I have a doubt regarding assuming pile cap thickness. There are two theories Beam theory and truss theory. In truss theory, the empirical formula for pile cap depth, when the pile diameter less than 550mm is,
D= 2 × dp+100 mm , Where D is the pile cap depth and dp is the pile diameter
Thus, if pile diameter is 450 mm, D= 2× 450 + 100=1000mm.
However, when the pile diameter is greater than 550mm, the empirical formula is
D = 1/3(8dp+600)
Thus, when the diameter of pile is 600mm, D= 1/3(8 × 600+600) =1800mm.
In beam theory, minimum thickness is 600mm
The thickness is based on bending, one-way shear, and two-way consideration. Er. Varyani sir has given one formula in his book, for finding the thickness of a pile cap. But he considers a pedestal of 300mm around the column and has given the following equation
a/2 + 300 + Deff/2= S/2 + dp/2.
Where a is column width, D is the effective depth of pile cap, S is spacing of piles, and dp is pile diameter.
For a 450mm diameter of the pile with a column width of 450 mm and a Spacing of piles of 1350 mm,
Deff = 750mm
D=750 plus cover+ diameter/2 say 100.
D=850 say 900mm.
My doubt is beam theory requires less depth. For finding thickness in beam theory is there any empirical formula available? Kindly inform me. Thank you.
There are two theories of designing pile caps. One is by bending theory, as advocated in IS code, and the other is the Strut-and-Tie theory, first developed by Prof. Schlaich and others in their paper(1987) and adopted by ACI 318 (same as the Truss theory as mentioned by you). Many researchers [Adebar et al. (1990); Adebar and Zhou (1996) Bloodworth et al., ( 2003); Cavers and Fenton (2004); Park et al., (2008)] concluded that pile caps that were designed by the bending theory are found to fail in a brittle mode due to shear. Adebar and Zhou (1996) compared their previously suggested model with testing 48 pile caps. They concluded that the ACI 318-83 provisions for one-way shear design are extremely conservative and that the conventional procedures of flexure design for two-way slabs and beams are unconservative for pile caps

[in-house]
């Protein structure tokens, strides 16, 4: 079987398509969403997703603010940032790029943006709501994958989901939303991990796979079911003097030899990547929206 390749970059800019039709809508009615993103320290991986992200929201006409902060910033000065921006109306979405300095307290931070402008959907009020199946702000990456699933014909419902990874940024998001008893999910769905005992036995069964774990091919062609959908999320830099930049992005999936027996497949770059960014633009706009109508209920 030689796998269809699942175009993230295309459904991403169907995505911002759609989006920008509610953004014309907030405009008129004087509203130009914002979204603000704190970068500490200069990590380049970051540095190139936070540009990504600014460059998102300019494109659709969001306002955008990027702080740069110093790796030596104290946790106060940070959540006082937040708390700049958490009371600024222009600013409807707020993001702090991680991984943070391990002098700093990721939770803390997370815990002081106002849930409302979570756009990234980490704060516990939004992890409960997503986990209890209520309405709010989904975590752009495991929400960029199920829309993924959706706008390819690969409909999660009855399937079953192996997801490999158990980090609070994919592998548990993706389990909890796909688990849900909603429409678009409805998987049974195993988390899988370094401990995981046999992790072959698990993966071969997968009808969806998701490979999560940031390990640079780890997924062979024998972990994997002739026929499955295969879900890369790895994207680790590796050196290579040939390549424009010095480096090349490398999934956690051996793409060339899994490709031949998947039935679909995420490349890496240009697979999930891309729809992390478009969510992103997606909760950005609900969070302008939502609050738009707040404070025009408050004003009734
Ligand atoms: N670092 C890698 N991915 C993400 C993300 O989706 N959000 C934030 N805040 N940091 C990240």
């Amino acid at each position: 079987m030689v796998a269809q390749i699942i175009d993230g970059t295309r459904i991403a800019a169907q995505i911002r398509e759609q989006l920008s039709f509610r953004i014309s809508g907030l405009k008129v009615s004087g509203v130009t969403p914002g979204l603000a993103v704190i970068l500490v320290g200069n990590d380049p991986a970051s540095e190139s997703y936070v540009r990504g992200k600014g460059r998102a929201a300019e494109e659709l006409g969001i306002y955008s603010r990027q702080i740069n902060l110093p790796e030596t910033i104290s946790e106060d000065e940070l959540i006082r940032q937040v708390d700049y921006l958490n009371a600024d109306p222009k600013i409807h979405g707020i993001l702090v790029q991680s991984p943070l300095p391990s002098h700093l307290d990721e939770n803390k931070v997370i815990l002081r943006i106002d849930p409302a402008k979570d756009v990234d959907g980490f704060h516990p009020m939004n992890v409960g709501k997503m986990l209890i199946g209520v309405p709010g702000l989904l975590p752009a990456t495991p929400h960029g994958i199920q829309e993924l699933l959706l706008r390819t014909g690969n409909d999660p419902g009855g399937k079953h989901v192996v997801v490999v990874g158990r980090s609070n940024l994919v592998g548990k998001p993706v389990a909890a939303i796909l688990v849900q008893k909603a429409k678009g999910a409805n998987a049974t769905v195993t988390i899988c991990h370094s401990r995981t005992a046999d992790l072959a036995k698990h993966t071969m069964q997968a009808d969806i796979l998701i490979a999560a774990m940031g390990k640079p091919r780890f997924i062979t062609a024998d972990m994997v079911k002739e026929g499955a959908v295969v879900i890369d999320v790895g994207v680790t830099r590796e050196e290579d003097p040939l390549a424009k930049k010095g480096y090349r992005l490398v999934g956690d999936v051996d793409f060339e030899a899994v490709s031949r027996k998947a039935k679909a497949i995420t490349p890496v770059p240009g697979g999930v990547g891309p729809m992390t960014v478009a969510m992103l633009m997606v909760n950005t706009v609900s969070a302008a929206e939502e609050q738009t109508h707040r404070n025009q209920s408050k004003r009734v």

The formulae for pile cap thickness, based on pile diameter have been derived from experience, rather than any theory and were first mentioned in Reynolds Handbook (1988). Prof. Varghese, in his book, mentioned that if the angle of dispersion of load theta is less than 30 degrees or av/d is less than 0.6( where av is the distance from the centerline of load to the centerline of the pile, we can consider strut action. But in the same book in the next line, he says that experiments show that this action may be predominant up to av=2d (No references are mentioned), meaning for most of the pile caps, the strut-and-tie method (STM) may be valid. STM states that the tensile forces are carried by steel reinforcement in the tie region and the compressive forces are carried by concrete compressive struts. These struts and ties should transfer the applied forces from the column to the piles.
Anyway, Reynolds Handbook (1988) also mentions that the minimum depth of a pile cap should not be less than 600 mm. Hence, even if the depth calculated as per bending theory is less than 600, you should adopt a minimum thickness of 600 mm.
I believe that Er. Varyani in his book has assumed a 45-degree dispersion of load at the center of the pile cap and arrived at the formula for the depth of the pile cap.
Several codes of practice such as the American Concrete Institute (ACI 318) code, the Canadian Standards Association (CSA), the Australian Standard, and the New Zealand Standard are now suggesting the strut-and-tie method as an appropriate and alternative design procedure for pile caps. Shear verification is highly recommended by many researchers when designing pile caps although it is not recommended in these codes when designing by the strut-and-tie method. The researchers attribute the shear failure in pile caps to the longitudinal splitting of the compression struts. Hence, a shear span/depth ratio under 1.0 and compressive stress under 1.0f’c is suggested to result in ductile failures. In the ACI Building Code, the minimum angle between a strut and a tie joining at a node is set to 25°.
Blévot and Frémy (1967) conducted several tests on about 100 pile caps. They showed that spreading flexural reinforcement uniformly over the bottom of the pile cap, instead of using square bunched (concentrated) reinforcement over the supports, reduced in average the failure load by 20% for four pile caps and by 50% for three pile caps. In 1973, Clarke (1973) arrived at a similar conclusion with an average increase of the ultimate load by 15% when using square bunched reinforcement on four pile caps compared to the smeared arrangement. It was also shown by Blévot and Frémy (1967) that using square-bunched reinforcement resulted in a higher capacity than using cross-bunched reinforcement, see Figure 2. They also showed that cross-bunched reinforcement did not provide better ultimate capacity than grid reinforcement.
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